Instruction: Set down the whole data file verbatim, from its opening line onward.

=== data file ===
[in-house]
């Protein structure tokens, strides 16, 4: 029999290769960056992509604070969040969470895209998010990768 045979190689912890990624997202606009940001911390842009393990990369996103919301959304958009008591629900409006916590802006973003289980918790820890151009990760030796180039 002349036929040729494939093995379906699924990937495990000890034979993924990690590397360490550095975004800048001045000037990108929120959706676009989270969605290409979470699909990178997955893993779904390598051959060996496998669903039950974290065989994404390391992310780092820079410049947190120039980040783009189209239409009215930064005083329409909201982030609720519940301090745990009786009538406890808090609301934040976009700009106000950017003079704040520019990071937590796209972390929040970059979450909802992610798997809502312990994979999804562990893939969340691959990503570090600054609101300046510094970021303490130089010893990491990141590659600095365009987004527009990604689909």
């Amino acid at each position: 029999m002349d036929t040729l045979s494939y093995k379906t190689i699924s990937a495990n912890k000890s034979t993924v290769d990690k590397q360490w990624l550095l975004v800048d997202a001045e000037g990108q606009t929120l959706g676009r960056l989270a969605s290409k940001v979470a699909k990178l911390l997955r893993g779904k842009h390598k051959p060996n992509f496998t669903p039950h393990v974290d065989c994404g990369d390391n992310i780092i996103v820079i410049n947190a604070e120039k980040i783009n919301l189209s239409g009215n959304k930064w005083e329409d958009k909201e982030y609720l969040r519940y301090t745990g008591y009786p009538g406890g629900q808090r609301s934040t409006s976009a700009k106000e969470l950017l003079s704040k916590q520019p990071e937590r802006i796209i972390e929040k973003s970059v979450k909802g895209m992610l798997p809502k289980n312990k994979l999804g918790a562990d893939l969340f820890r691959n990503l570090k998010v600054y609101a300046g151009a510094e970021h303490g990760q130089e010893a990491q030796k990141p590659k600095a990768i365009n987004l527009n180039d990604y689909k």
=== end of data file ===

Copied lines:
[in-house]
């Protein structure tokens, strides 16, 4: 029999290769960056992509604070969040969470895209998010990768 045979190689912890990624997202606009940001911390842009393990990369996103919301959304958009008591629900409006916590802006973003289980918790820890151009990760030796180039 002349036929040729494939093995379906699924990937495990000890034979993924990690590397360490550095975004800048001045000037990108929120959706676009989270969605290409979470699909990178997955893993779904390598051959060996496998669903039950974290065989994404390391992310780092820079410049947190120039980040783009189209239409009215930064005083329409909201982030609720519940301090745990009786009538406890808090609301934040976009700009106000950017003079704040520019990071937590796209972390929040970059979450909802992610798997809502312990994979999804562990893939969340691959990503570090600054609101300046510094970021303490130089010893990491990141590659600095365009987004527009990604689909």
């Amino acid at each position: 029999m002349d036929t040729l045979s494939y093995k379906t190689i699924s990937a495990n912890k000890s034979t993924v290769d990690k590397q360490w990624l550095l975004v800048d997202a001045e000037g990108q606009t929120l959706g676009r960056l989270a969605s290409k940001v979470a699909k990178l911390l997955r893993g779904k842009h390598k051959p060996n992509f496998t669903p039950h393990v974290d065989c994404g990369d390391n992310i780092i996103v820079i410049n947190a604070e120039k980040i783009n919301l189209s239409g009215n959304k930064w005083e329409d958009k909201e982030y609720l969040r519940y301090t745990g008591y009786p009538g406890g629900q808090r609301s934040t409006s976009a700009k106000e969470l950017l003079s704040k916590q520019p990071e937590r802006i796209i972390e929040k973003s970059v979450k909802g895209m992610l798997p809502k289980n312990k994979l999804g918790a562990d893939l969340f820890r691959n990503l570090k998010v600054y609101a300046g151009a510094e970021h303490g990760q130089e010893a990491q030796k990141p590659k600095a990768i365009n987004l527009n180039d990604y689909k």